Custody can be the thorniest aspect of any Utah divorce case. Even when a couple is generally amicable in unwinding their relationship, there may be a great deal of tension around how custody and parenting time are configured. Each parent may think they truly understand what is in their child's best interests, yet their positions are widely divergent. How is a judge, who has limited time to evaluate this most important situation, to come up with an answer that works best for the child? He or she may rely on information from a custody evaluator or private guardian ad litem. In this blog post, we will explore the difference between custody evaluators and private guardians ad litem, and talk about when each may be appropriate in a Utah custody matter.
In most legal matters, the individuals involved have the opportunity to voice their needs, either directly or through their attorneys. In a divorce with children, each parent can convey their positions, but a child, who is deeply affected, usually can't speak for him- or herself. While a child may be asked to testify in a divorce or custody case, this very rarely happens. It is generally considered to be damaging to a child for him or her to be put in the middle of a dispute between the parents. A private guardian ad litem or custody evaluator can put the child's needs before the court without subjecting the child to the trauma of testifying or feeling like he or she must choose between parents.
A guardian ad litem (GAL) is a person who represents a child's interest in a lawsuit. In Utah, there is a state Office of Guardian ad Litem which employs attorneys to represent the best interests of children and teens in cases of dependency and alleged neglect or abuse in Utah's juvenile courts. They perform an important service, but for the purposes of this blog post, we are discussing only private GALs.
Private GALs are also attorneys. They interact with children involved in their parents' custody matter throughout the legal case. Private GALs are appointed in custody actions in district court, but not in every custody action. They are more likely to be appointed if custody or parent-time are strongly contested issues in the case.
A judge may appoint a private GAL if one or both parents ask for one. The court will specify in the order appointing the GAL what issues the GAL is to help resolve. The GAL is paid for by one or both (usually both) of the parents. While a private GAL can be helpful in a case, their services can also be costly—and you have to pay your share whether or not you like what the GAL has to say. Fees usually range in the area of $150 to $250 per hour. There is a roster of court-approved private GALs; the parties can agree to use a certain private GAL, or the court can appoint whoever volunteers to take the case when a request is sent to those on the private GAL roster.
The private GAL does not make a recommendation that the court take a certain action. Rather, the GAL reports to the court about what he or she feels is in the child's best interests, based on their interactions. The court is not obligated to issue a custody or parenting time order that goes along with the private GAL's report. As a practical matter, though, the court usually sides with the GAL, who has actually taken the time to meet with the child and discern his or her wishes and concerns.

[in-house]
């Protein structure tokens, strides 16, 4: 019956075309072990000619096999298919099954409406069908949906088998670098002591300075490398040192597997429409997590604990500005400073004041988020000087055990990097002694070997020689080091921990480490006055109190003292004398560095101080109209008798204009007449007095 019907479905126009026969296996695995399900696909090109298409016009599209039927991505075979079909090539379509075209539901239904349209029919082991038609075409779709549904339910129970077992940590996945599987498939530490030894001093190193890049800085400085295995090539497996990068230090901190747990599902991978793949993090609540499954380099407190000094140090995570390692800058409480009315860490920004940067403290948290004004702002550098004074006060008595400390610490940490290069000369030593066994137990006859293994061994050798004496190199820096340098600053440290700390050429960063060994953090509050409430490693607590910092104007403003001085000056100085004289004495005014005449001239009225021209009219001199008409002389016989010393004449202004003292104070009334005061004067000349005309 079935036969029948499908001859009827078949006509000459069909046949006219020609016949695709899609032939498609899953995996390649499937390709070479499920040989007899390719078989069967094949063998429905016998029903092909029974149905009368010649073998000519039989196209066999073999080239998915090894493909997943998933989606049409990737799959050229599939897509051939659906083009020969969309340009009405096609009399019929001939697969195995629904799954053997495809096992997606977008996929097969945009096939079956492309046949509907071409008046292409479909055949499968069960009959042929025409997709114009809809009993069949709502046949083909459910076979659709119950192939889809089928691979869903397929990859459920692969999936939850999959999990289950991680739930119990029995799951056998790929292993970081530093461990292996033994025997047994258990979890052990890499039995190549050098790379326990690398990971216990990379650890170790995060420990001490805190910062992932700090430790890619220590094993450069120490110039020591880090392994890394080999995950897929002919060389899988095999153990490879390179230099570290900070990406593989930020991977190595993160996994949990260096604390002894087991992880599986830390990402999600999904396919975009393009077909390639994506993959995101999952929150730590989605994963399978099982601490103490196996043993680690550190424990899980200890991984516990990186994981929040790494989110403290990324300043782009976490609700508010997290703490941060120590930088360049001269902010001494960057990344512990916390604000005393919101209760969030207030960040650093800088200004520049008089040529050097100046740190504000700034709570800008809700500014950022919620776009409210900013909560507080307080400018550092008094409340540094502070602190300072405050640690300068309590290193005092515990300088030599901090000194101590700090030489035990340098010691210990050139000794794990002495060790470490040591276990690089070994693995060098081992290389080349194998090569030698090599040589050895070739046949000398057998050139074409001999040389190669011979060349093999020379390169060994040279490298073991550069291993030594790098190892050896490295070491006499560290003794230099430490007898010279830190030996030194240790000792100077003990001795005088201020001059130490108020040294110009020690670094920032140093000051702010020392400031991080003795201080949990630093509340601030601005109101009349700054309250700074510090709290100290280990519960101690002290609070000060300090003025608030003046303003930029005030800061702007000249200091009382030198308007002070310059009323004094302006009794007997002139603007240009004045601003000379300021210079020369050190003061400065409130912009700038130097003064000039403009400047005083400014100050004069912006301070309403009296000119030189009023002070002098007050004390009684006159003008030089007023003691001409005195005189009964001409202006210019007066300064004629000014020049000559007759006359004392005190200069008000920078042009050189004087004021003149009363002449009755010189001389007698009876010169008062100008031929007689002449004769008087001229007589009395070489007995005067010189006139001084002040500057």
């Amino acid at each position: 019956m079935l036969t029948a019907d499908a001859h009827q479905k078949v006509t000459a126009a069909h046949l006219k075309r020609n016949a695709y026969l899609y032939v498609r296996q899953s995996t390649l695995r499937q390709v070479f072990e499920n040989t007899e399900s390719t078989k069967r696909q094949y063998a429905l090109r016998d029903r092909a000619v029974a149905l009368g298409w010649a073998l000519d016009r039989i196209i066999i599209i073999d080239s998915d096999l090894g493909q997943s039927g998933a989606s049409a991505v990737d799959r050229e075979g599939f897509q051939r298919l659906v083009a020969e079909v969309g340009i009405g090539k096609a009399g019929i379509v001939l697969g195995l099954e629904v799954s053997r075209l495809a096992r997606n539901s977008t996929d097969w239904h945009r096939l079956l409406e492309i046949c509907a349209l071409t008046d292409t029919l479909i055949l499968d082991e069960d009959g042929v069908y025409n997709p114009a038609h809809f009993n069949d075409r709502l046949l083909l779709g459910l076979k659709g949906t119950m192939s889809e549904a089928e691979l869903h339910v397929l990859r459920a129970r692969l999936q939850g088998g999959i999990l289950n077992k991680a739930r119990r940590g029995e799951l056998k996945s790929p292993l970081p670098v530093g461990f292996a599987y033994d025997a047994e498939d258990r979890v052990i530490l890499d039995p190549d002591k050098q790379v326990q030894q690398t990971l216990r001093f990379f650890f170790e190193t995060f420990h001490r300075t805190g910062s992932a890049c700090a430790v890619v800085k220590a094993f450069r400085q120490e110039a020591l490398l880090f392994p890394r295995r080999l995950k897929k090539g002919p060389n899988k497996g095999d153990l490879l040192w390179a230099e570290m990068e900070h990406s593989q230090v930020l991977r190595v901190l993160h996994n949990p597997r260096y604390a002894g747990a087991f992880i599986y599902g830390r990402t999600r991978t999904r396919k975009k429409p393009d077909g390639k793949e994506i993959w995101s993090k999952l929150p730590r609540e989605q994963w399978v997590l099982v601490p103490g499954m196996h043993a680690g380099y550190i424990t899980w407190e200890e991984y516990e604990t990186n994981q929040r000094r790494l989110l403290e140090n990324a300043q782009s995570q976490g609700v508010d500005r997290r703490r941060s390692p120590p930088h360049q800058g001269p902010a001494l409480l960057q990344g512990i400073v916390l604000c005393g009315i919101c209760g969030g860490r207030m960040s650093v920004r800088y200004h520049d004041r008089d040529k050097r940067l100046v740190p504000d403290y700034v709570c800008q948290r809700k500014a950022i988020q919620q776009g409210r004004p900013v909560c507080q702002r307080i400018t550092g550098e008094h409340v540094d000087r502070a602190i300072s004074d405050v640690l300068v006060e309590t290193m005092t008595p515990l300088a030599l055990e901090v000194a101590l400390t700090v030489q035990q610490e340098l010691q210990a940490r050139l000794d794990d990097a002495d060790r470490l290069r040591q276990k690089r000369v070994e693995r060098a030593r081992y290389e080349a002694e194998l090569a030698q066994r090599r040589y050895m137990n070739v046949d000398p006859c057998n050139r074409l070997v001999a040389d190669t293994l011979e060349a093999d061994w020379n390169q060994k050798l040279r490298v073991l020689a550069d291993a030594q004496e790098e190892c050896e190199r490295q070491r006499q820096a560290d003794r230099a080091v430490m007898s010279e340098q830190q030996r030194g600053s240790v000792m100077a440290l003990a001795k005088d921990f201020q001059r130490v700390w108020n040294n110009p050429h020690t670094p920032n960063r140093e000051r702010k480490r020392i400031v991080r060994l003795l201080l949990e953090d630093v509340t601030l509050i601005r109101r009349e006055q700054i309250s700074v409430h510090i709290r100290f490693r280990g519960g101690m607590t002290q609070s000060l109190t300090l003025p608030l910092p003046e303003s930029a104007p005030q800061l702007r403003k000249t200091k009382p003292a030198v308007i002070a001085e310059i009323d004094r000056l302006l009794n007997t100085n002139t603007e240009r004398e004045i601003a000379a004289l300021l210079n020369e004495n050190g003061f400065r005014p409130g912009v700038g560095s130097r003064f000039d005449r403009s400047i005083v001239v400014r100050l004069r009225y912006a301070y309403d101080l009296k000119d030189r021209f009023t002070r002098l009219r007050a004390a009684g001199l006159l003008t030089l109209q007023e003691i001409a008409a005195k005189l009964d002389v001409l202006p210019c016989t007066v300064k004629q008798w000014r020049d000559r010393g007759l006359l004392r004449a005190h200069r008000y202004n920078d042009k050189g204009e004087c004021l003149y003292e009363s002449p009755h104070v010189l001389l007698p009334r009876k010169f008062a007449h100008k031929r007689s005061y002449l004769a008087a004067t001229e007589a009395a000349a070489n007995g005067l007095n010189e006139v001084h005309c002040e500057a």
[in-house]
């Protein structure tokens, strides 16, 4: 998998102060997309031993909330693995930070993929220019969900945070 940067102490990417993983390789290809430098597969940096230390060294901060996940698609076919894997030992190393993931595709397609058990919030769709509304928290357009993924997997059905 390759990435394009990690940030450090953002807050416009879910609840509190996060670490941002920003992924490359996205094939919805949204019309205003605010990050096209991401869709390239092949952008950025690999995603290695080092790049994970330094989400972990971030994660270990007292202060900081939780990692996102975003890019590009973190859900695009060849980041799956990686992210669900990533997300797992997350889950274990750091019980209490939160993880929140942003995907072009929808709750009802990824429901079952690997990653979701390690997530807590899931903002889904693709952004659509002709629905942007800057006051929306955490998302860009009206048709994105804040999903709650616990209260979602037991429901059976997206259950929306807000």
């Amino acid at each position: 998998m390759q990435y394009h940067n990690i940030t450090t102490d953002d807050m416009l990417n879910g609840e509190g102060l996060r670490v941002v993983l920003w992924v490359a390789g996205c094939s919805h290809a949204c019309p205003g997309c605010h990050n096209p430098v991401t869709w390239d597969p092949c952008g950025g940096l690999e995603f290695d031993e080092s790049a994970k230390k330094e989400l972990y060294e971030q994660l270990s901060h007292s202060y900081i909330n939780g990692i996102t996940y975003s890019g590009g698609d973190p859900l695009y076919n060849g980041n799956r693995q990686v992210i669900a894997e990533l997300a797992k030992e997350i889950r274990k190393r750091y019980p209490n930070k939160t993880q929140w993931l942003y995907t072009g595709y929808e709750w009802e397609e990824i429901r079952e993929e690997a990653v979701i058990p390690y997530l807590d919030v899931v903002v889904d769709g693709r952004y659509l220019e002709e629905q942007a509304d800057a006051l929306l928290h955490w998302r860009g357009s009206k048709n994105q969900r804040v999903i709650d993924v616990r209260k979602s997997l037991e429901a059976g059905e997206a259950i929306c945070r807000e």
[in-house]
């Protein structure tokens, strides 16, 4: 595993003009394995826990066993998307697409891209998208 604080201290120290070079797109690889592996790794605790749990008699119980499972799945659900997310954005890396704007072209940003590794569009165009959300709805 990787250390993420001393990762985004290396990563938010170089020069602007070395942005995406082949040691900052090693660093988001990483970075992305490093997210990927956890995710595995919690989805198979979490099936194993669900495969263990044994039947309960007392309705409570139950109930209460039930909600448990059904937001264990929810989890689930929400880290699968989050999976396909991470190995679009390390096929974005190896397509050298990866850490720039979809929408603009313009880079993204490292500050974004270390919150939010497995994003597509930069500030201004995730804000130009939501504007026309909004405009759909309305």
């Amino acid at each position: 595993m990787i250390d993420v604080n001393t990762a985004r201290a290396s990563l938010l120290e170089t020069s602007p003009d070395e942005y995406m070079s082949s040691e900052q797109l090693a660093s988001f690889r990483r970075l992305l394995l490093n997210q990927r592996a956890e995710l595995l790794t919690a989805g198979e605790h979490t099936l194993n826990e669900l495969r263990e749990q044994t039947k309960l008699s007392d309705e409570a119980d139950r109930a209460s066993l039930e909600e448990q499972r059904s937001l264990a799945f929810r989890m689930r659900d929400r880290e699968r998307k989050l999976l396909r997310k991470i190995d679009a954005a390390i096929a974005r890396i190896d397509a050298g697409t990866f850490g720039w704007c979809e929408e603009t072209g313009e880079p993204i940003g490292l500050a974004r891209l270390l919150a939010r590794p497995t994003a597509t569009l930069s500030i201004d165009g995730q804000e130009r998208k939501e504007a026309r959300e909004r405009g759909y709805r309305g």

A custody evaluator is a trained professional who prepares an extensive report that is given to the court to help the judge make decisions about parent-time and custody. The role of a custody evaluator is more expansive than that of a private GAL; the evaluator assess each of the parties' ability to parent and the various needs of the child or children. The court may specify in the order appointing the custody evaluator the items and issues the evaluator should consider. Typically, however, the custody evaluator assesses the parents' fitness and relationships with the child or children through the lens of the "best interests of the child" set forth in Utah statute.
Unlike private GALs, custody evaluators are not attorneys. They are trained mental health professionals, such as a licensed clinical social worker, psychologist, psychiatrist, or a licensed marriage and family therapist. The custody evaluator is a court-appointed expert. There is generally only one custody evaluator. If one parent lives outside of the state of Utah, the custody evaluator will likely travel to that state to perform a home visit. The custody evaluator, after collecting extensive data about the parties and their parenting, will formulate a report that is intended to be used at trial. As with a GAL , one or both parties are responsible for the cost of a custody evaluator.
A private GAL or a custody evaluator may each have a role in a contested custody or parent-time matter. Your family law attorney is in the best position to advise you which (if either) is most appropriate for your case, and how to prepare for interacting with them.
If you have further questions about the roles of private GALs and custody evaluators in Utah custody and parent-time cases, we invite you to contact our law office to schedule a consultation.
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